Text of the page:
2018 Korean History & Culture Seminar Monday Recap

2018’s Korean History and Culture Seminar for American Educators started off today, June 25th, at 8:30. Mary Connor, the Program Advisor, opened the seminar and introduced Sung Kim, the Seminar Director, and Wan-joong Kim, the Consul General of the Republic of Korea, Los Angeles, and Nakjung Kim, the Director of the Korean Cultural Center Los Angeles a major sponsor of this event. After the opening remarks and announcements made by Wan-Joong Kim and Sung Kim, respectively, the first lecture starts.

The first lecture was from Dr. Jennifer Jung-Kim, from the Department of Asian Studies at UCLA. It was titled “What Should You Know About Korea?” This lecture established a framework for the rest of the seminar week. Mary Connor’s book,Teaching East Asia; Korea , was introduced and distributed to every participant.

After a short break, Dr. Jennifer Jung-Kim, continued to the second lecture, “Early Korean History and Culture.” This lecture went over information about Confucianism, the Silk Road, Buddhism, Medieval Korea, Korea in the East Asian cultural sphere, moveable typewriter, and Korea’s most celebrated king, King Sejong.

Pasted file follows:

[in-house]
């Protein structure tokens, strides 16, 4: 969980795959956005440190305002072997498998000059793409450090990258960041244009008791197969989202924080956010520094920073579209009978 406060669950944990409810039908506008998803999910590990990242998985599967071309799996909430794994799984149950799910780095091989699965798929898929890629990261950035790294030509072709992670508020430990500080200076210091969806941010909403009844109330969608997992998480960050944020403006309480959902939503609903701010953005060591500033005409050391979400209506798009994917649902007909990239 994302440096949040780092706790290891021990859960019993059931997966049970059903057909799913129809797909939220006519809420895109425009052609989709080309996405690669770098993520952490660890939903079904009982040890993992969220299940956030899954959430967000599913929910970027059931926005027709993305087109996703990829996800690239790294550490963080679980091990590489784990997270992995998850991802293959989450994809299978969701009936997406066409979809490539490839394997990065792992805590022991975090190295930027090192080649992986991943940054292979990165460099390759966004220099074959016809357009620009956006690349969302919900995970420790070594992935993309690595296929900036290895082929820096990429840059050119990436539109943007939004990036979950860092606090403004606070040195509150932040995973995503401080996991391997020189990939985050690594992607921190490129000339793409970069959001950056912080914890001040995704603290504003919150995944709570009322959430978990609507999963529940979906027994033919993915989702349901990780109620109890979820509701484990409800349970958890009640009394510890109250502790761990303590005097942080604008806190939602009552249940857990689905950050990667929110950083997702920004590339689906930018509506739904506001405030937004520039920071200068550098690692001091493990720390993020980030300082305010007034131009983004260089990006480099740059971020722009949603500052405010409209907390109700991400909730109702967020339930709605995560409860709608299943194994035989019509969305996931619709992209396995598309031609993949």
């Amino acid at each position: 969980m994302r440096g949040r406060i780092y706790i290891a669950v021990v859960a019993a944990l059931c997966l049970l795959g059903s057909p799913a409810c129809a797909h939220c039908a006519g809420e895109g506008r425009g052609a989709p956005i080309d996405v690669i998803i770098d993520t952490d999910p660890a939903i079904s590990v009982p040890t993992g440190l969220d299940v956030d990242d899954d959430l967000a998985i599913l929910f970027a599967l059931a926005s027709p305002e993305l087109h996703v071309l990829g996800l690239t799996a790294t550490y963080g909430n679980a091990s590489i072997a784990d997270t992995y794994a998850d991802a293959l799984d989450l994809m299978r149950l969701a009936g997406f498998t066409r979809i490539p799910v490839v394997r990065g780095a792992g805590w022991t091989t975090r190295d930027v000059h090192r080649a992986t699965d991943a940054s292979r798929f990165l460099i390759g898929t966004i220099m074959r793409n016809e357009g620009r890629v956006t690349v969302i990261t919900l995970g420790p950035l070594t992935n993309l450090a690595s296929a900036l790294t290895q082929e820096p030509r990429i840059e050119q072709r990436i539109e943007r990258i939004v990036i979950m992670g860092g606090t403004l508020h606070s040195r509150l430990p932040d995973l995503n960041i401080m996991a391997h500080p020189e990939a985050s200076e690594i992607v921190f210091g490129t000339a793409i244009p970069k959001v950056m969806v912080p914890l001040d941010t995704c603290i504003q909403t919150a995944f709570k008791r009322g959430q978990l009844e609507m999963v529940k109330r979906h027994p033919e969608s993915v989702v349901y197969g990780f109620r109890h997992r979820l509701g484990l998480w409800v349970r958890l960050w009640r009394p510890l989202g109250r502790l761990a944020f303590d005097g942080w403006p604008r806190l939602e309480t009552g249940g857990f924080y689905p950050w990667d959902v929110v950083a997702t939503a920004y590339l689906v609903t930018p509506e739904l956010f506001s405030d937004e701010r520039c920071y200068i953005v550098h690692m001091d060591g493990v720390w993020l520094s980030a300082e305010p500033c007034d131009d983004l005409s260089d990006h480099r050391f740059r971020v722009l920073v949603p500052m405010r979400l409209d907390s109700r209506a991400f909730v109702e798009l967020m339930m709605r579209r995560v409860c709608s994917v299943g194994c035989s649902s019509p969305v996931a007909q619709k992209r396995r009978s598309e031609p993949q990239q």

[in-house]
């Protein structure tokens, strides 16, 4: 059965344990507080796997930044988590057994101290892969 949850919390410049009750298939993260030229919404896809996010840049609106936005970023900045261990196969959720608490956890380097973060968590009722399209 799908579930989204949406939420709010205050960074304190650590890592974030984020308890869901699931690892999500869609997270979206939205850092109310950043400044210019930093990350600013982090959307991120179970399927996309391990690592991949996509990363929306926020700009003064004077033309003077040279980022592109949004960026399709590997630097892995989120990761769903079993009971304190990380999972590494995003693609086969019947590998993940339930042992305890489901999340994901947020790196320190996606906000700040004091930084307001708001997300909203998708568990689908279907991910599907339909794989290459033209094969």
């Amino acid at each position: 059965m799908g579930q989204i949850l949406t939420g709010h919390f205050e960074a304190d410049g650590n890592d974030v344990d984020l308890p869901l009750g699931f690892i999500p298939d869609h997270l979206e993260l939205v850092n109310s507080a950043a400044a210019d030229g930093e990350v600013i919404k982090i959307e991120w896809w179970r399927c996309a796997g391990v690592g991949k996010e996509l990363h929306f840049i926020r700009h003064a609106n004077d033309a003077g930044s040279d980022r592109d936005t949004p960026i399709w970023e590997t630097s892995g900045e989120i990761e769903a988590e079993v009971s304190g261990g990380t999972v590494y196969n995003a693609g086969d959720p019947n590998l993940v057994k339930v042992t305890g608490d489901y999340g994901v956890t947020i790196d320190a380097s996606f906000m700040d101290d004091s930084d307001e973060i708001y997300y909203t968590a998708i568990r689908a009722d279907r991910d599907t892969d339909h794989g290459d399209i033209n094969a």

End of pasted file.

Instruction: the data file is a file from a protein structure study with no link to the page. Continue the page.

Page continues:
After another short break, Dr. Kristine Dennehy, Professor & Chair of the Department of History at CSU Fullerton, started the third lecture, “Nineteenth and Early Twentieth Century Korean History.” Topics that were covered included late 19th century imperialism, colonialism, Japanese occupation and books to understand Korean occupations.

During lunch, a lunch box was given to everyone and speaker Jini Shim, the Assistant Director, explained the ingredients of the delicious Korean food.

After lunch, lecture 4 began. Dr. Dong Suk Kim, preformed Korean Traditional Music. There was live Korean performances that included Korean traditional flute, the Gayagum and the Janggo Drum.

Lecture 5 was preformed by Warren Wonil Kim, a Pansori Singer, and Sue Hee Ko, a Janggo Gosu. There will be a live preformance of pansori. Wonil Kim taught participants Arirang, Korean’s most famous folk song.

The last activity split the class into two groups for a 30-minute session of both activities. One group goes down to the 1st floor exhibition hall of Korean Cultural Center. While they are in the hall, the other class stayed in the class and took a Korean drumming lesson.


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